Why is it called Antarctica ?

This is probably my most favourite blog-post ever ! While I was chatting with a stranger at the fish’n chip shop a couple of weeks ago, I was asked the most basic but fascinating question about Antarctica – where does its name come from ? I had absolutely no idea, but reckoned it means “Not the Arctic”. But there is so much more to that story…

I grew up in the beautiful South of Germany, an area where Munich’s light pollution made only the brightest constellations at the night sky visible to my eyes. After years of stargazing, the “Great Bear” became my personal point of reference and I would relate any other star to it. But then, during one of many personal coaching sessions in Latin, our neighbour Paul pointed out that “Ursa Major – Great Bear” is actually feminine and that my “bear boar” is rather a “bear sow”. The romanized word Arctic stems from the Greek word arktikos – “near the northern Bear”, referring to my favourite (now feminine) constellation Ursa Major. In 150 A.D. the ancient Greek astronomer Claudius Ptolemaeus was the first to suggest the existence of an unknown southern land that balances the globe’s northern continents. Since this day scientists have tried to prove that Ptolemy was a fool, and that his controversial theory of antarktike – “opposite to the northern Bear” is wrong. But today we know that: Optime ridet qui ultimus ridet.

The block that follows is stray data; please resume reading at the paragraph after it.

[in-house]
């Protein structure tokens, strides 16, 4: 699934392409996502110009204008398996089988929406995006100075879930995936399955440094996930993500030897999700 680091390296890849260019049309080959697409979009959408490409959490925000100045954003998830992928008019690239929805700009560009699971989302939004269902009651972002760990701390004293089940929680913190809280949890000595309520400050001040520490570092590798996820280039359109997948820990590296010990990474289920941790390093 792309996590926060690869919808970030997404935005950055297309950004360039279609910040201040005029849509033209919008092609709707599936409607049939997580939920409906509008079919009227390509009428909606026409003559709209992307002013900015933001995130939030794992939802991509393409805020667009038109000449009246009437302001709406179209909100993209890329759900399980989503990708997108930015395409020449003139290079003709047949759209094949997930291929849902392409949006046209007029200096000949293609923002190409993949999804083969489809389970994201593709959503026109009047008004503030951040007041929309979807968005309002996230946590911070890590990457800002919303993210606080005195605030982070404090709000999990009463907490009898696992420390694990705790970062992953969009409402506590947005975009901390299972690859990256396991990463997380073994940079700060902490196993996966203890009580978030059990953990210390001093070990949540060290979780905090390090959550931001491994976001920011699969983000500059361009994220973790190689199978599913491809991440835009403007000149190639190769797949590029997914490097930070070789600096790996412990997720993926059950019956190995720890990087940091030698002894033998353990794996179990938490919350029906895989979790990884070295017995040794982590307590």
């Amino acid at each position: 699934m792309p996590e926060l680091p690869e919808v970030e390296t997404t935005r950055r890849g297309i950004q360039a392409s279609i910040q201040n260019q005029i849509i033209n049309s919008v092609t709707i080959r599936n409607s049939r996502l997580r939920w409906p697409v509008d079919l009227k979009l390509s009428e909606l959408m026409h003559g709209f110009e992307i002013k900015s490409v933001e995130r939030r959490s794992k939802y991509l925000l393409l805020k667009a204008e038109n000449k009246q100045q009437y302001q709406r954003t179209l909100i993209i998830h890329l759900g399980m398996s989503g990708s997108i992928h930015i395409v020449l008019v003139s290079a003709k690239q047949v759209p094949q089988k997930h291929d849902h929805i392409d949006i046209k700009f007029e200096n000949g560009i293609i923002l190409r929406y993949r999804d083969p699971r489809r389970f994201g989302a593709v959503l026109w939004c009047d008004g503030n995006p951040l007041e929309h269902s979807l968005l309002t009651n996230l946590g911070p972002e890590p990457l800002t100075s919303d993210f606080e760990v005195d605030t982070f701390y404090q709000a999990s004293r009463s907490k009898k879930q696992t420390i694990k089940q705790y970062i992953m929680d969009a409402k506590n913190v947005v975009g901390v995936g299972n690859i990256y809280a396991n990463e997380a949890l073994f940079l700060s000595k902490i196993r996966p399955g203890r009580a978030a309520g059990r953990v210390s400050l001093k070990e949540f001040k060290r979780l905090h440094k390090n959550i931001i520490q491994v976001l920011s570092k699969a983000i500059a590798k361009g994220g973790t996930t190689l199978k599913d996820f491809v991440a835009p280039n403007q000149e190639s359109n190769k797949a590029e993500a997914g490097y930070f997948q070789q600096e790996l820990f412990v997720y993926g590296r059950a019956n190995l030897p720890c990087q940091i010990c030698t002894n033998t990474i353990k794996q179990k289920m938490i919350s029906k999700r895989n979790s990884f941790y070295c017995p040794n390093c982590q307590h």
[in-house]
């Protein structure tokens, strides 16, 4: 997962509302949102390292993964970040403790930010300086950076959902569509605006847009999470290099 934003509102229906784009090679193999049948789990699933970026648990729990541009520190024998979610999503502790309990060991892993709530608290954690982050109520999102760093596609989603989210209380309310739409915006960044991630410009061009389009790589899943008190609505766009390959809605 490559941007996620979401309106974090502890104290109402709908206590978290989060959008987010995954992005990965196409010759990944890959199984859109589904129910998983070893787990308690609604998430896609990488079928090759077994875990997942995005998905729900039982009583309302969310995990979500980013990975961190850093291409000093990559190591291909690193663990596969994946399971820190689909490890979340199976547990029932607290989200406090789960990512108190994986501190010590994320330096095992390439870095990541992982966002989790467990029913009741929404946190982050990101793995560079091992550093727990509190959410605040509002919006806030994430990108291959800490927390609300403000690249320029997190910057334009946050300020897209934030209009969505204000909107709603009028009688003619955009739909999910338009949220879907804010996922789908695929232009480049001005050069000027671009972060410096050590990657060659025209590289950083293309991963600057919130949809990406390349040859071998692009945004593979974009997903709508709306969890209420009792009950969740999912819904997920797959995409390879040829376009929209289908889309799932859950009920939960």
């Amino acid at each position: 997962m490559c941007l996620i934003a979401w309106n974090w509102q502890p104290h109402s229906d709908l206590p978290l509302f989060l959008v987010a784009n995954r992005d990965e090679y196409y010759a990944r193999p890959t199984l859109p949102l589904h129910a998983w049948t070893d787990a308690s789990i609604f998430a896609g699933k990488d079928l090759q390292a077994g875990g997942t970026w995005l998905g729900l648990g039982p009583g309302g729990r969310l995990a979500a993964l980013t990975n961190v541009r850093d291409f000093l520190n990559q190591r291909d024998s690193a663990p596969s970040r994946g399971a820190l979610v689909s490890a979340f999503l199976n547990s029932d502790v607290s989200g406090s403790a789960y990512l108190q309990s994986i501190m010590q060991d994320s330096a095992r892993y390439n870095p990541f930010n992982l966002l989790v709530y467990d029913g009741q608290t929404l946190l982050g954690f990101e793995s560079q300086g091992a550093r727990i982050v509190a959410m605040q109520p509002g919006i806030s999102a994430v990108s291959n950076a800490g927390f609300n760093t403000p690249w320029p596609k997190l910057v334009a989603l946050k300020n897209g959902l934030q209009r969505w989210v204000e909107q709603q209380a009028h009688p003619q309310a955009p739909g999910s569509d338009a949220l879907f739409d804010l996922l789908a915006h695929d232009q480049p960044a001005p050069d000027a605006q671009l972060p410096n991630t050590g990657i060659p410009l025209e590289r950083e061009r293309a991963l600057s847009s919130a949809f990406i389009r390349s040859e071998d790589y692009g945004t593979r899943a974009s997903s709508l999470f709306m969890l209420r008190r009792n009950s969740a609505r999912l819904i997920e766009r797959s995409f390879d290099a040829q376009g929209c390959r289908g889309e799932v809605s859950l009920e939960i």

Nowadays I live in New Zealand, and the Southern Cross has replaced the Great Bear as my constellation of reference on the night sky. If you now wonder about the Latin word for the Southern Cross, I will save you some time – it is Crux – and this is also the correct term for the most difficult section of a rock-climbing route… I like astrology…


When it comes to imagination, the New Zealand’s night sky has no limit




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2 Responses to Why is it called Antarctica ?

  1. Paul Kuhn says:

    Christian, it is great to see that our latin sessions have been helpful also for the „big“ questions of today and not only for surviving High School.


  2. Pingback: Meeting spaced-out people | Christian Wild

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